Andrea isn’t very well. In solitary confinement at some sort of secure facility, she has no one to talk to other than those who briefly visit and those who live in her head. It’s likely the audience is the latter, as her monologue reveals the story of a young woman unstoppably desperate to love and be loved. This desperate runs so deep that she conjures a past relationship with a vegetative amputee she encounters in passing at a hospital, and goes on to do Very Bad Things that land her in this facility.
Whilst Philip Ridley’s antihero has committed some undeniably terrible offences, he demonstrates she’s done them because she endured similar as a child and teenager. Monstrous people are the product of nurture (or lack thereof) rather than nature, and Andrea is a textbook case. It’s easy to feel sorry for her after the trauma she endures and the subsequent lack of reason. Clever storytelling easily generates empathy here.
The script juxtaposes Andrea’s story/self as two halves against each other, yin and yang – the first is of Andrea’s exploitative and abusive relationship with Tyrone, a guy she meets at McDonalds. She is inexperienced and idealistic. She tells of horrendous things being done to her that she doesn’t fully understand. In the second she is the one committing the atrocities. After discovering Glen in the hospital bed next to her carer’s and overhearing his mother’s conversation, Andrea constructs an elaborate backstory between herself and Glen in order to worm her way into his life (and his mother’s) to feel needed. It’s a skilled use of contrast and storytelling even with the ambiguous ending.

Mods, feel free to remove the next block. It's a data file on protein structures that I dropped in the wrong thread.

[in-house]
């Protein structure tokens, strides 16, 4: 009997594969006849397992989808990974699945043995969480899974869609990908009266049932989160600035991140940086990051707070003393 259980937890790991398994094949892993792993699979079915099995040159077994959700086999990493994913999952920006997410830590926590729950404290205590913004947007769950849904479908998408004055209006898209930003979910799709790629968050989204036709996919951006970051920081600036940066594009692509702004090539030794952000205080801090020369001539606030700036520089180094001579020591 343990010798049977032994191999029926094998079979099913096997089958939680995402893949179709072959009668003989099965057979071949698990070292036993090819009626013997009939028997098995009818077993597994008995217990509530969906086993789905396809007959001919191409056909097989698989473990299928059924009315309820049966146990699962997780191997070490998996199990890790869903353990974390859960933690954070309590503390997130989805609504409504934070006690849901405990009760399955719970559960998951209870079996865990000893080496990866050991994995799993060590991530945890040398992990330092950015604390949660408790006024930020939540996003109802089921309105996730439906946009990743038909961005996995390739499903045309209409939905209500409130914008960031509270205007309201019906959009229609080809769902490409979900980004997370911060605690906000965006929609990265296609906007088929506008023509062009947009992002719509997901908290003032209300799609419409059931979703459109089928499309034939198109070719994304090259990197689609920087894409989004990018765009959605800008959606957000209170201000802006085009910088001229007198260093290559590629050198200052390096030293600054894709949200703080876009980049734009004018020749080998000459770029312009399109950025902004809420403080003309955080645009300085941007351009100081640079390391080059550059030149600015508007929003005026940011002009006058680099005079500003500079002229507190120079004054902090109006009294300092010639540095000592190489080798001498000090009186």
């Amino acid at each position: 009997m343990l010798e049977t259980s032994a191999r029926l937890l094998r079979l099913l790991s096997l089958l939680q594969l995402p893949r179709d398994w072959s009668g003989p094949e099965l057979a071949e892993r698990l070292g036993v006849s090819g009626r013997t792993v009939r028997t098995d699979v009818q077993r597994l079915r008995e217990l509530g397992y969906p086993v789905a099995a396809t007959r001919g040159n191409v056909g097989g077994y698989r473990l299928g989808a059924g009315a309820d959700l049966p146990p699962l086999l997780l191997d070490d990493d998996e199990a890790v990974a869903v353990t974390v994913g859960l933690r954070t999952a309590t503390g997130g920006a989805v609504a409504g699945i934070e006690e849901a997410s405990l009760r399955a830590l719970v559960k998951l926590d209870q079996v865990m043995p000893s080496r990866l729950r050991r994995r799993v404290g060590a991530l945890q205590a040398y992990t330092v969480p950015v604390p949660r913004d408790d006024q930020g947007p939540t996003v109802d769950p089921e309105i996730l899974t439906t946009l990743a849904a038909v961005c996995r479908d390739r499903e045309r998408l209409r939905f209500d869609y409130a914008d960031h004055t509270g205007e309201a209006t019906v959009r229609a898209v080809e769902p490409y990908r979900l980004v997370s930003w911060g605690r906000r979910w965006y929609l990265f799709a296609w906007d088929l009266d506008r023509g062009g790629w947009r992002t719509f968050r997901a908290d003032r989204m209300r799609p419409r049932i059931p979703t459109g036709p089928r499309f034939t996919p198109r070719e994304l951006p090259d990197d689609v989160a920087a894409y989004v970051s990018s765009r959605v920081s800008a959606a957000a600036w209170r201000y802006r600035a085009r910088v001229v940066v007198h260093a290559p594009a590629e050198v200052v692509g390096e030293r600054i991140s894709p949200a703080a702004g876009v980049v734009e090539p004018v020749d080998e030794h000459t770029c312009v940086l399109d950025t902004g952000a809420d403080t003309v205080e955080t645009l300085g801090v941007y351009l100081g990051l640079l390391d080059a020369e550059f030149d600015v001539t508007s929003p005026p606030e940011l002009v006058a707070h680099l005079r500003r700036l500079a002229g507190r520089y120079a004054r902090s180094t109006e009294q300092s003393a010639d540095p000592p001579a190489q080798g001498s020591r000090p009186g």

Emily Thornton excels as Andrea, showing consistent emotional range and a clear character journey. Director Samson Hawkins makes some discordant choices, though. He sets the pace a bit too fast, and despite textual references to Andrea being from south London, Thornton has a northern accent. Though she is clearly contained in a small space and the stage layout goes some way towards hemming her in, she doesn’t feel particularly restricted and there’s an unreasonable lack of furniture. A single chair would go far in adding variation in energy.
Ridley’s script and Thornton’s execution go a long way towards making this a compelling production. Addressing a few small issues would propel it the remaining distance. It’s certainly admirable work for a young company.
Dark Vanilla Jungle runs through 31 March.
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